Recently I sat down with Mark Dilks, Please Touch Museum's Arts Coordinator, to talk about Artists' Birthdays!
Pinky: Hi Mark, I understand you celebrated some artists’ birthdays on June 13th. What artists’ birthdays did you celebrate?
Mark: Jeanne Claude and Christo are an artistic duo; both go by their first names. The two were born on the same day, June 13, 1935. In 1958, Christo met Jeanne Claude in Paris while he was painting portraits of Jeanne Claude’s mother. The two married in 1961 and are still married today.
Pinky: What kind of art do they create?
Mark: These artists are best known for wrapping objects, buildings and even landscapes. One example of their large scale artworks is “Surrounded Islands”. Made in 1983, “Surrounded Islands” is the result of 11 islands off the coast of Miami, Florida, being surrounded with 6.5 million square feet of pink woven polypropylene fabric covering the surface of the water.
Pinky: Have I ever seen their work in a museum?
Mark: You might have seen an example of these artists’ work in their recent exhibit in New York City. In 2005, the artists installed their Gates project in Central Park. The project placed 7,503 orange colored gates overtop the walkways through the park. As people walked on the walkways they walked through The Gates. A fascinating aspect of these large scale projects is that they fund the work themselves by selling their preliminary sketches and studies.
These artists were not always working on such a large scale. When they first started, they would take everyday objects such as, magazines and motorcycles, among other things, and wrap them up with fabric and string.
Pinky: What did Please Touch Museum do to celebrate their birthdays?
Mark: On June 13th, in the museum’s Program Room, we wrapped furniture and foam blocks with fabric and string to honor these two fabulous artists. It was a ton of fun!
Pinky: That sounds cool. Is this something families can do at home if they didn’t make it to the museum that day?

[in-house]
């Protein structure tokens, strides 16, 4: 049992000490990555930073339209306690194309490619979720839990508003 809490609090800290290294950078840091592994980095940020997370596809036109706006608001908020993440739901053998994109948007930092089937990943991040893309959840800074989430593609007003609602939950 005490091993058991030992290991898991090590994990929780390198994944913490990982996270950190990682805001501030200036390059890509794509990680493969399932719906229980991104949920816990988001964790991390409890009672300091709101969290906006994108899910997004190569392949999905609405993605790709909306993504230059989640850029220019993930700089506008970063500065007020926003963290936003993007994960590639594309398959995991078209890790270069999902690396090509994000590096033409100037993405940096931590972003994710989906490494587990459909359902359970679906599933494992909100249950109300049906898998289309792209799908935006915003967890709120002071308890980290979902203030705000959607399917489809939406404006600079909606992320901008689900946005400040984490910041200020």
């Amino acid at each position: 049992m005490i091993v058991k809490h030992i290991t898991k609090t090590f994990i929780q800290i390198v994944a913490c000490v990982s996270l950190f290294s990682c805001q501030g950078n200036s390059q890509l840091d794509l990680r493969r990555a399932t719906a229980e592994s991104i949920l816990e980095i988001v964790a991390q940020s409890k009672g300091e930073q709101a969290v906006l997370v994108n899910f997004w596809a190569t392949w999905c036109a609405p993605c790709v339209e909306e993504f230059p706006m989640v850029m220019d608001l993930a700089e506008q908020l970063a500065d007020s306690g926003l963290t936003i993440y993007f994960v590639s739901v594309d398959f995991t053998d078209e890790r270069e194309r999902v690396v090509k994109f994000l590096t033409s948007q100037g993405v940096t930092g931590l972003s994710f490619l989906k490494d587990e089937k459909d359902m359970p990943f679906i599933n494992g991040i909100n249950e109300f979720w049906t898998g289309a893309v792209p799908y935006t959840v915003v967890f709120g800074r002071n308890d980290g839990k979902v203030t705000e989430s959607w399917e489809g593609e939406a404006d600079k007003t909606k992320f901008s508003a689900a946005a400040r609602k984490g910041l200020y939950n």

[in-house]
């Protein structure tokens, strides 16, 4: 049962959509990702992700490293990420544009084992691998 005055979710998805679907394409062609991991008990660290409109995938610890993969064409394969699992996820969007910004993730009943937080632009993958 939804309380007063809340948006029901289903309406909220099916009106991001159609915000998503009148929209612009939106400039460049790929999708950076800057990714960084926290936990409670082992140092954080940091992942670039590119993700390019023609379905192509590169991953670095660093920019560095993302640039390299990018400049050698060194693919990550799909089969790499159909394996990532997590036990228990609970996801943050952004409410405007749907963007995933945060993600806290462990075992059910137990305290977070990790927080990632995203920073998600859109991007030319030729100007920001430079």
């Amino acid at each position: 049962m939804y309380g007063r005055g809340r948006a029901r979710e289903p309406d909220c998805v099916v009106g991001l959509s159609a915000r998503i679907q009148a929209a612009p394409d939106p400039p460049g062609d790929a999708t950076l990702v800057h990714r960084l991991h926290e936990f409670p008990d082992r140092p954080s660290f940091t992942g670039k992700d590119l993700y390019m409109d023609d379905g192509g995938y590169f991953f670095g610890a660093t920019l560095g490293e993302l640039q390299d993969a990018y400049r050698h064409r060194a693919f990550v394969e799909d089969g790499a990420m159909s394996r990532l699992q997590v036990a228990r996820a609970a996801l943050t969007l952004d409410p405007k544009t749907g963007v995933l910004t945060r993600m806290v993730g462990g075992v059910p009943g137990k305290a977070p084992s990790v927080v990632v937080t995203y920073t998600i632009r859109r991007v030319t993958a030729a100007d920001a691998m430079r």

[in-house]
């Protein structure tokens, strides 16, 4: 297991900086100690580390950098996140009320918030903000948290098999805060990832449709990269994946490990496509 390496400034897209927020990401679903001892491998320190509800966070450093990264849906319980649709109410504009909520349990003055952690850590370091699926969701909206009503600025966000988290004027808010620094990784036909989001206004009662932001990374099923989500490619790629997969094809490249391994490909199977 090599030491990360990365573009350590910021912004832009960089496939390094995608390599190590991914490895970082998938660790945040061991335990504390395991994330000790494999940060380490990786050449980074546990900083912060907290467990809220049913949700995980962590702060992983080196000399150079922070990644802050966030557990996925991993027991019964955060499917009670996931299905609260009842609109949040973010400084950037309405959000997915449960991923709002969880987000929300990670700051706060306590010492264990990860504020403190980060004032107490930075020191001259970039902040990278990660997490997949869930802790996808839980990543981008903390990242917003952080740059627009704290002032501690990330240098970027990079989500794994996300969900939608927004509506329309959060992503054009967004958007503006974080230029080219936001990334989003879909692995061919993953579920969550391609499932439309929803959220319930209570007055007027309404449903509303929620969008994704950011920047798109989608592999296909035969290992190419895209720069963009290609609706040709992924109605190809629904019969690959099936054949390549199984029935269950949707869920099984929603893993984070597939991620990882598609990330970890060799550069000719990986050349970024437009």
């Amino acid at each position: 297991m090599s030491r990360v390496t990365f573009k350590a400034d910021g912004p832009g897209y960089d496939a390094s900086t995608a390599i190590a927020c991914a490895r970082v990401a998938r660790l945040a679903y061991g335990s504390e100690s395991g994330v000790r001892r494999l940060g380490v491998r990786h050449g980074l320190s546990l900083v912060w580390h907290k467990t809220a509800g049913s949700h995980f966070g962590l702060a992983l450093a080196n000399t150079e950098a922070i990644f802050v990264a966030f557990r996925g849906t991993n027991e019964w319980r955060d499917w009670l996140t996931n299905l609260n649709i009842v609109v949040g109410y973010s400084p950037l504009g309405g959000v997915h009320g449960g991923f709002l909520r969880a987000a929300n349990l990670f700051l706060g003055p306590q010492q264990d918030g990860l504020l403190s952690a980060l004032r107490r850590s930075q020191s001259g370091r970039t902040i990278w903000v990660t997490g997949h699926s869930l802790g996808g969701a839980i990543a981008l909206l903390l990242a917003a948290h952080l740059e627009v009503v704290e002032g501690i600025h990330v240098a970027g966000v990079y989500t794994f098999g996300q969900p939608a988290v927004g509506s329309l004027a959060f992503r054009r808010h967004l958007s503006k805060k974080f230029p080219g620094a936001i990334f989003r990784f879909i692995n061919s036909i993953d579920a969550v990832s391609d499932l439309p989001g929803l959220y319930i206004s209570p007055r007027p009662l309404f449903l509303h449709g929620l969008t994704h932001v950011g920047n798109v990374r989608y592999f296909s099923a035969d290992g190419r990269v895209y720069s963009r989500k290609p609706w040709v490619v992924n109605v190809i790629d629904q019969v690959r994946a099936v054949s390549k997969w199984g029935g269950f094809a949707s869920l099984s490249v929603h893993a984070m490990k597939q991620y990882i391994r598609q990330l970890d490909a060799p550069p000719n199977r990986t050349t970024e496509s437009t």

Mark: Sure! You can easily do this project at home using bed sheets with yarn, string or ribbon and wrapping up anything from a table to a lamp to a salt shaker. As long as it’s safe for a child any object could work. Another way to do this activity could be in reverse. Wrap an object with fabric and string to conceal its identity and have the child guess what it is that is wrapped up. Have the child handle the object, using all his or her senses to explore it and make a guess about its function.
Pinky: Why did the museum pick this specific art project for the Artist's birthday?
Mark: This project encourages children to look at their space in a new way and to see the many ways people can interact with objects and environment. The importance of encouraging and facilitating a child’s active engagement and manipulation of his/ her environment has been successfully explored and writing about in the teachings of the Italian town of *Reggio Emilia.
Families should feel free to go outside and wrap up a bush and watch the breeze and light change the look of the fabric. And as the teachings of Reggio Emilia encourage, don’t forget to document the process by taking photos to show to the children later AND as you are creating.
Pinky: Thanks Mark, sounds like I have some objects, string and fabric to find!